In an interesting move, the Chinese government has decided to purge their offices of Windows in a “notice on the use of energy-saving products.” It also said that ban was to “ensure computer security.” Notwithstanding the opaqueness of these statements, this could have a significant impact on the future of computing.
On the other hand, it likely means that Ubuntu Kylin is probably going to drastically grow in adoption and be financially backed by China, which will hopefully provide support for all those freeloaders who use Ubuntu for free. Like me.
A combination of federal student aid and social norm that college is required for the middle class has driven up the cost of college four times faster than the rate of inflation.
The glut of college graduates resulting from these forces has made high-paying jobs more difficult to get because of the intense competition, meaning that the return on investment of a college education is declining (of course, this is more pronounced for liberal arts students than for STEM students). Exacerbating this is the decline in actual learning going on, where students today are spending about 50% less time studying than they were 20 years ago.
The prospect of going into debt for school, then, is becoming far less enticing for people, causing them to choose other options than college. Enrollment in many places is declining, and schools are increasingly struggling to cover their costs.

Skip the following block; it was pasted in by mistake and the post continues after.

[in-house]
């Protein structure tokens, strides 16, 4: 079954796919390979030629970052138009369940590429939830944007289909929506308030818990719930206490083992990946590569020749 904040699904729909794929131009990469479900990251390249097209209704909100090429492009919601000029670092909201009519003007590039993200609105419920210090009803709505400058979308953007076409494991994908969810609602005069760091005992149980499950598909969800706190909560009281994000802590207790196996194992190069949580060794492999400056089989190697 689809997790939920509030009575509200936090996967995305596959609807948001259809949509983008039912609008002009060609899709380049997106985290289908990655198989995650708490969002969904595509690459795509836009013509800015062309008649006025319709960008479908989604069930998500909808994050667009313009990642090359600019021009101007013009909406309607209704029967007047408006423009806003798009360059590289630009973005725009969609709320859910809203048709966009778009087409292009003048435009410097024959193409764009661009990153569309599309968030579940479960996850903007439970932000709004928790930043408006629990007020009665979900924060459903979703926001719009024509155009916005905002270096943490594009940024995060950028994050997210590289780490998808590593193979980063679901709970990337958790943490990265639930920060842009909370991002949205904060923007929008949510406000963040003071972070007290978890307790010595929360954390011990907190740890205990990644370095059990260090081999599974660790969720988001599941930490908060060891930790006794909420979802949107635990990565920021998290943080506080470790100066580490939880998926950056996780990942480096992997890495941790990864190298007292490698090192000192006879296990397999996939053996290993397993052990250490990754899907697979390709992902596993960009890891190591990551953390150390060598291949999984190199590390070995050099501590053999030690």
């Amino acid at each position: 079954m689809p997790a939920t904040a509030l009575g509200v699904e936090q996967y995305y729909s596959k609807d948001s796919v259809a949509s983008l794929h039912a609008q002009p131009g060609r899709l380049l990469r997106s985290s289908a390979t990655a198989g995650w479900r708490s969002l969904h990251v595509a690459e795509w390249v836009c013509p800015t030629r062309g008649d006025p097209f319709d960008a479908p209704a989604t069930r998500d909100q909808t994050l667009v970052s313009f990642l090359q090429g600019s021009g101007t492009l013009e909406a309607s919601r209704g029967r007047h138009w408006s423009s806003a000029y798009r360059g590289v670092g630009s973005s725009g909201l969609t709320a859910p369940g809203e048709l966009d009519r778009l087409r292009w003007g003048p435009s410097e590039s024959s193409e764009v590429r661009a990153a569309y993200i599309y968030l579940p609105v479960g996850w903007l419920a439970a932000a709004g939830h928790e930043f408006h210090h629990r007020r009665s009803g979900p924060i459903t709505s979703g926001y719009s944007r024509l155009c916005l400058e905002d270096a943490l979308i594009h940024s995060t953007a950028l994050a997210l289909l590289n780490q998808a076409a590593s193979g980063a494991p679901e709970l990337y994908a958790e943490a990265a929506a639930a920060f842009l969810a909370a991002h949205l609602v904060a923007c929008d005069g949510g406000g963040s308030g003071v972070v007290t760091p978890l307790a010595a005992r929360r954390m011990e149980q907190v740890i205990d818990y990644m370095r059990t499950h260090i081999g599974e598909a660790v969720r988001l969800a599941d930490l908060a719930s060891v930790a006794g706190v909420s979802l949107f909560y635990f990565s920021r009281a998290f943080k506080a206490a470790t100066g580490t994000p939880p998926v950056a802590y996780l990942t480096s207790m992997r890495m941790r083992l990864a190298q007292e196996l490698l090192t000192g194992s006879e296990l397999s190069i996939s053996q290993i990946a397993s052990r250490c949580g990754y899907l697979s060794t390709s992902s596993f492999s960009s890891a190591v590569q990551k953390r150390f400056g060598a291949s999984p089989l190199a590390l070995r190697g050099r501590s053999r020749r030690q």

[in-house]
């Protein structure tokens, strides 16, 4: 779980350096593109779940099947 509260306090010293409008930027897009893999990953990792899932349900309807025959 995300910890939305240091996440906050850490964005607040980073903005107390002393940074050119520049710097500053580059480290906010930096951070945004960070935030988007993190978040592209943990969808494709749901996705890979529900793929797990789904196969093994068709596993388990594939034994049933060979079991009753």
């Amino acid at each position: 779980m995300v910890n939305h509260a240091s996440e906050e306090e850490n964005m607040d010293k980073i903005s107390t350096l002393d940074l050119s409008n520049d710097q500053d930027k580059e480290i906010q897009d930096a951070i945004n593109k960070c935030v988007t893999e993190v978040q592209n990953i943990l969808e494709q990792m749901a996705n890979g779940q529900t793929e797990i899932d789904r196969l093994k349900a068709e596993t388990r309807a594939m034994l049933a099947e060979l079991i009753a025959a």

Particularly motivated individuals are pursuing low-cost equivalents and alternatives to college, allowing them to avoid debt and enter the workforce earlier. These include distance-learning degrees, independent certification programs, and entrepreneurship.
After hearing this line of reasoning several times, I began to wonder what the potential impacts upon officer commissioning this change presents. These changes will mainly have a direct effect on ROTC programs, but still impact OCS and the service academies indirectly. Specifically:
Assuming that the commissioning programs remain identical to their present form (which essentially have not changed in 40+ years), declining enrollment in colleges now means that the population from which to recruit potential officers has also shrunk. That smaller population means that the average cadet will also be of lesser quality.
To make matters worse, the students who are going a different route to get on with their lives and avoid debt, I would argue, represent individuals who are more motivated and no-nonsense than the rest. These are exactly the types we want to convince to join the military. The students that are left will tend to be the types that see college as a four- (or five-)year party.
For ROTC, this also means that the cost of full scholarships is going to go up. The return on investment is going to decline. It used to be that ROTC was a cheap way to get good officer candidates both for active and reserve forces.